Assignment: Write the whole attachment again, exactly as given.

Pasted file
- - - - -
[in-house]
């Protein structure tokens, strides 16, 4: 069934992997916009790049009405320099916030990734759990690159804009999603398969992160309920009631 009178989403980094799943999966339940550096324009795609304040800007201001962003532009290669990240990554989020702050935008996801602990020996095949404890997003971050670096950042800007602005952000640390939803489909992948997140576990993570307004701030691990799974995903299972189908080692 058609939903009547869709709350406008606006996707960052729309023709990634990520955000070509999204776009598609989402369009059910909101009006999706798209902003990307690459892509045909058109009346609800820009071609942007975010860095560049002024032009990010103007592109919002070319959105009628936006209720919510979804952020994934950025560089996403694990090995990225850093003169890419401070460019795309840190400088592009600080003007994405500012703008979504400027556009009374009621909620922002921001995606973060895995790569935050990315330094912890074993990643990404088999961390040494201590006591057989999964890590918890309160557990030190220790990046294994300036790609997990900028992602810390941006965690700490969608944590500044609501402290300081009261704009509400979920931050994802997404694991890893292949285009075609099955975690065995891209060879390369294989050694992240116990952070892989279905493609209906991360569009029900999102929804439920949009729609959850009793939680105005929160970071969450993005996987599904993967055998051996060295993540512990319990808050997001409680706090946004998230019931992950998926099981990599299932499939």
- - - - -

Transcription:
[in-house]
């Protein structure tokens, strides 16, 4: 069934992997916009790049009405320099916030990734759990690159804009999603398969992160309920009631 009178989403980094799943999966339940550096324009795609304040800007201001962003532009290669990240990554989020702050935008996801602990020996095949404890997003971050670096950042800007602005952000640390939803489909992948997140576990993570307004701030691990799974995903299972189908080692 058609939903009547869709709350406008606006996707960052729309023709990634990520955000070509999204776009598609989402369009059910909101009006999706798209902003990307690459892509045909058109009346609800820009071609942007975010860095560049002024032009990010103007592109919002070319959105009628936006209720919510979804952020994934950025560089996403694990090995990225850093003169890419401070460019795309840190400088592009600080003007994405500012703008979504400027556009009374009621909620922002921001995606973060895995790569935050990315330094912890074993990643990404088999961390040494201590006591057989999964890590918890309160557990030190220790990046294994300036790609997990900028992602810390941006965690700490969608944590500044609501402290300081009261704009509400979920931050994802997404694991890893292949285009075609099955975690065995891209060879390369294989050694992240116990952070892989279905493609209906991360569009029900999102929804439920949009729609959850009793939680105005929160970071969450993005996987599904993967055998051996060295993540512990319990808050997001409680706090946004998230019931992950998926099981990599299932499939």